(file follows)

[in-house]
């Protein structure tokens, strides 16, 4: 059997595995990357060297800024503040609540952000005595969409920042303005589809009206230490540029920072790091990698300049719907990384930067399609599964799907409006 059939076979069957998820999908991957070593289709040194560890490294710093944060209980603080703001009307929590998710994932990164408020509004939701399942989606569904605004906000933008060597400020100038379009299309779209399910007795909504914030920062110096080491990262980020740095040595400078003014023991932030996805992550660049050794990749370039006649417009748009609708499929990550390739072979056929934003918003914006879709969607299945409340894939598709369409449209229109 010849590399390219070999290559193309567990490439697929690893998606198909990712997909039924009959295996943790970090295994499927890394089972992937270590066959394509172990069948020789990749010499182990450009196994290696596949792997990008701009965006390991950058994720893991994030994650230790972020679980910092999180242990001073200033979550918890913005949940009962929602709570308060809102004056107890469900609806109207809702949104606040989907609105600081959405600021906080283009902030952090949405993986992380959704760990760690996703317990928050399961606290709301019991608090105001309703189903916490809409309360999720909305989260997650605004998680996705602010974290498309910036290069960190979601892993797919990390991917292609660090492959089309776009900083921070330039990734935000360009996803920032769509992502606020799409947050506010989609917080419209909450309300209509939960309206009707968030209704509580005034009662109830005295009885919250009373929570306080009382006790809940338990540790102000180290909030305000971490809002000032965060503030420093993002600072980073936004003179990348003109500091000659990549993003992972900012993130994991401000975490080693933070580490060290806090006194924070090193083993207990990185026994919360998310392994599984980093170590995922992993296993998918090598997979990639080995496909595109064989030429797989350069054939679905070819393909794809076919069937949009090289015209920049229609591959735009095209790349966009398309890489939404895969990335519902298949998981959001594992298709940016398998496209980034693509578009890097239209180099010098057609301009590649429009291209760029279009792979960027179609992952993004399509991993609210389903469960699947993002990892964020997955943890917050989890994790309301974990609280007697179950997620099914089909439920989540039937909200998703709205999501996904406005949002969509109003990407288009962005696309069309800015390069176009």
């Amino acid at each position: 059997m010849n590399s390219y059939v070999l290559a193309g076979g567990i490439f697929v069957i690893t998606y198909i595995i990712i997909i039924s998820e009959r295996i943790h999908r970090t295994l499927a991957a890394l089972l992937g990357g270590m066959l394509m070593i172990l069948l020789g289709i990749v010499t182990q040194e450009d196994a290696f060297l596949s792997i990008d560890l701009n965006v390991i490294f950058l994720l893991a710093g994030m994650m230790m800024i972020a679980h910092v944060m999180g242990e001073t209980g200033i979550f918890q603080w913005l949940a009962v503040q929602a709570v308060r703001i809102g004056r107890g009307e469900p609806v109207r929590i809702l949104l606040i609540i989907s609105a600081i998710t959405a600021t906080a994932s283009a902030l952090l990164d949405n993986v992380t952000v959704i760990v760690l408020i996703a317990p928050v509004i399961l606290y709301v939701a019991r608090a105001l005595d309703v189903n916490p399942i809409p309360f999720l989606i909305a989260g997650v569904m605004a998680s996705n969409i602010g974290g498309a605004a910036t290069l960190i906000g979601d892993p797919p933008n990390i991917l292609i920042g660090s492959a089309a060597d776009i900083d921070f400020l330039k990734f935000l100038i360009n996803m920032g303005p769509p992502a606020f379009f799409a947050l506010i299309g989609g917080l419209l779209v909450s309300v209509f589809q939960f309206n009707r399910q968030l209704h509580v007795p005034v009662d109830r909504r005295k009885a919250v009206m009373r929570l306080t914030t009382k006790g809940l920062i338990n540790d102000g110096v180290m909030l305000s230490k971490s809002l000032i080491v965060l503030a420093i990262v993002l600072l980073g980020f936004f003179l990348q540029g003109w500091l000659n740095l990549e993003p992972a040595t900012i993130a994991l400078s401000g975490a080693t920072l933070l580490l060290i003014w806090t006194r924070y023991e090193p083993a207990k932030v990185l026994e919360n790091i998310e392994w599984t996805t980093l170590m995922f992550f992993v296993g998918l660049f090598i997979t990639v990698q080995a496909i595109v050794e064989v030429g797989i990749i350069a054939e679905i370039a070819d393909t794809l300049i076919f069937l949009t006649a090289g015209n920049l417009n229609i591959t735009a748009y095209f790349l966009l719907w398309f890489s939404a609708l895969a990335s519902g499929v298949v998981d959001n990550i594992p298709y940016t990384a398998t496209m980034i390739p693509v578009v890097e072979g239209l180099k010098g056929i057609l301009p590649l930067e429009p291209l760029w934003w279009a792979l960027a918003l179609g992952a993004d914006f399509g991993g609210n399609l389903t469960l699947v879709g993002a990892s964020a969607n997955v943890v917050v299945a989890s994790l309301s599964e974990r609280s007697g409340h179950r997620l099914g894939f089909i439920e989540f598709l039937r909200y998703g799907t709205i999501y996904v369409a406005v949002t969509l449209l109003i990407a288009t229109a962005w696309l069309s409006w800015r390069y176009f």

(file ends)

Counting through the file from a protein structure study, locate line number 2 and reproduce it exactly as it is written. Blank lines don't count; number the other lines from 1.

């Protein structure tokens, strides 16, 4: 059997595995990357060297800024503040609540952000005595969409920042303005589809009206230490540029920072790091990698300049719907990384930067399609599964799907409006 059939076979069957998820999908991957070593289709040194560890490294710093944060209980603080703001009307929590998710994932990164408020509004939701399942989606569904605004906000933008060597400020100038379009299309779209399910007795909504914030920062110096080491990262980020740095040595400078003014023991932030996805992550660049050794990749370039006649417009748009609708499929990550390739072979056929934003918003914006879709969607299945409340894939598709369409449209229109 010849590399390219070999290559193309567990490439697929690893998606198909990712997909039924009959295996943790970090295994499927890394089972992937270590066959394509172990069948020789990749010499182990450009196994290696596949792997990008701009965006390991950058994720893991994030994650230790972020679980910092999180242990001073200033979550918890913005949940009962929602709570308060809102004056107890469900609806109207809702949104606040989907609105600081959405600021906080283009902030952090949405993986992380959704760990760690996703317990928050399961606290709301019991608090105001309703189903916490809409309360999720909305989260997650605004998680996705602010974290498309910036290069960190979601892993797919990390991917292609660090492959089309776009900083921070330039990734935000360009996803920032769509992502606020799409947050506010989609917080419209909450309300209509939960309206009707968030209704509580005034009662109830005295009885919250009373929570306080009382006790809940338990540790102000180290909030305000971490809002000032965060503030420093993002600072980073936004003179990348003109500091000659990549993003992972900012993130994991401000975490080693933070580490060290806090006194924070090193083993207990990185026994919360998310392994599984980093170590995922992993296993998918090598997979990639080995496909595109064989030429797989350069054939679905070819393909794809076919069937949009090289015209920049229609591959735009095209790349966009398309890489939404895969990335519902298949998981959001594992298709940016398998496209980034693509578009890097239209180099010098057609301009590649429009291209760029279009792979960027179609992952993004399509991993609210389903469960699947993002990892964020997955943890917050989890994790309301974990609280007697179950997620099914089909439920989540039937909200998703709205999501996904406005949002969509109003990407288009962005696309069309800015390069176009």